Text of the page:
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Strawberries nutrition facts

Strawberry is a flowering plant from the rose family. Strawberries are grown for their edible fruits, which are red in color and full of sweet juice. Strawberries are perhaps the most popular fruit in the world, commercially available all year round. Their peak season, and the period when they are most delicious, is from April through July. Besides strawberries that are cultivated, there are varieties that grow wild. Wild strawberries are usually much smaller, but with more intense taste. It is estimated that there are more than 600 different varieties of strawberries, Differing in size, texture and flavor.

Nutrition facts about strawberries

One serving of strawberries, of approximately 100 grams, contains only 32 calories. Strawberries are an excellent source of vitamin C and manganese. The serving of this size provides as much as 98% of recommended daily allowance (RDA) for vitamin C. 100 grams of strawberries are sufficient to satisfy 19% of RDA for manganese. They also very good source of dietary fiber and iodine as well as a good source of potassium, folate, riboflavin, vitamin B5, omega-3 fatty acids, vitamin B6, vitamin K, magnesium, and copper. The only bad point about strawberries is that a relatively large portion of the calories in this food comes from sugars. Strawberries are, therefore, best if consumed unsweetened.

Health benefits of strawberries

Like other berries, strawberries are rich sources of phenols, namely anthocyanins and ellagitannins. Phenols are responsible for bright red color of strawberries. They are potent antioxidants able to protect cellular structures and prevent oxygen related damage and resulting diseases. Phenols from strawberries are extremely heart-friendly. These beneficial compounds are shown effective against cancers and various inflammatory processes in the body. Strawberries are, thus, great preventive against rheumatoid and osteoarthritis, asthma, and atherosclerosis.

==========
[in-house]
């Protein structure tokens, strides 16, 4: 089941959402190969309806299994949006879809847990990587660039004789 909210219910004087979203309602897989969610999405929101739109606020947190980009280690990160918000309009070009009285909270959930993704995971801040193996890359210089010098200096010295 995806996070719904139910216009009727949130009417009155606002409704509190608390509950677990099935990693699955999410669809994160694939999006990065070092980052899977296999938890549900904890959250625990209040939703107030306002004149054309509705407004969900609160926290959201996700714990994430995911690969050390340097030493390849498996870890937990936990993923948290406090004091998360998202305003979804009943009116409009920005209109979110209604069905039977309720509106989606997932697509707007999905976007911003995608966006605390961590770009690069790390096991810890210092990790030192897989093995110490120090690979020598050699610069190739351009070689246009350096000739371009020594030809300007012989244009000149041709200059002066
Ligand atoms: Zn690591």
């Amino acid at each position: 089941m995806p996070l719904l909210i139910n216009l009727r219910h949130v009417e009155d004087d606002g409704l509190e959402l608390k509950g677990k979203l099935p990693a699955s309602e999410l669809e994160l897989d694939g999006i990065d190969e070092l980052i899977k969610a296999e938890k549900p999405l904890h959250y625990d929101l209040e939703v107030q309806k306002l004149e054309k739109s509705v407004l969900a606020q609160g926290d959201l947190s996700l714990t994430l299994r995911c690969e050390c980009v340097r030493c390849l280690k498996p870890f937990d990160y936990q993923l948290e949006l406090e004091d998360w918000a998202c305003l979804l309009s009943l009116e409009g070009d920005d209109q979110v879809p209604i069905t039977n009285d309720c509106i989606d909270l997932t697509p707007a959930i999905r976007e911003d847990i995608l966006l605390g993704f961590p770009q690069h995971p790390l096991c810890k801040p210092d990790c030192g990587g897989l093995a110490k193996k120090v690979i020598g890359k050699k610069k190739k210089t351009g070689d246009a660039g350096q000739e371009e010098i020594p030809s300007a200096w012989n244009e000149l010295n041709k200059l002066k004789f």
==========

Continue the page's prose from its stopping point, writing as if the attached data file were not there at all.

Another mighty compound from strawberries, ellagitannin, is found to be linked with decreased rates of cancer deaths. Scientists believe this phenol may be able to inhibit cancer cell proliferation.

Three or more servings of strawberries may lower one’s risk of developing age-related macular degeneration (ARMD), the primary cause of vision loss in older adults.

Strawberries are also extremely rich in vitamin C, nutrient that provides protection against inflammatory polyarthritis.

How to enjoy

Strawberries are very delicate and they should not be washed until right before eating or preparing a meal. Strawberries are best used in fruit salads and they can preserve most of their health benefits if properly stored and chilled. Slices of strawberries are also delicious additions to mixed green salad; they are tasty in plain yogurt or in orange juices. Mixed with cinnamon, lemon juice and maple syrup, strawberries are delicious topping for waffles and pancakes.

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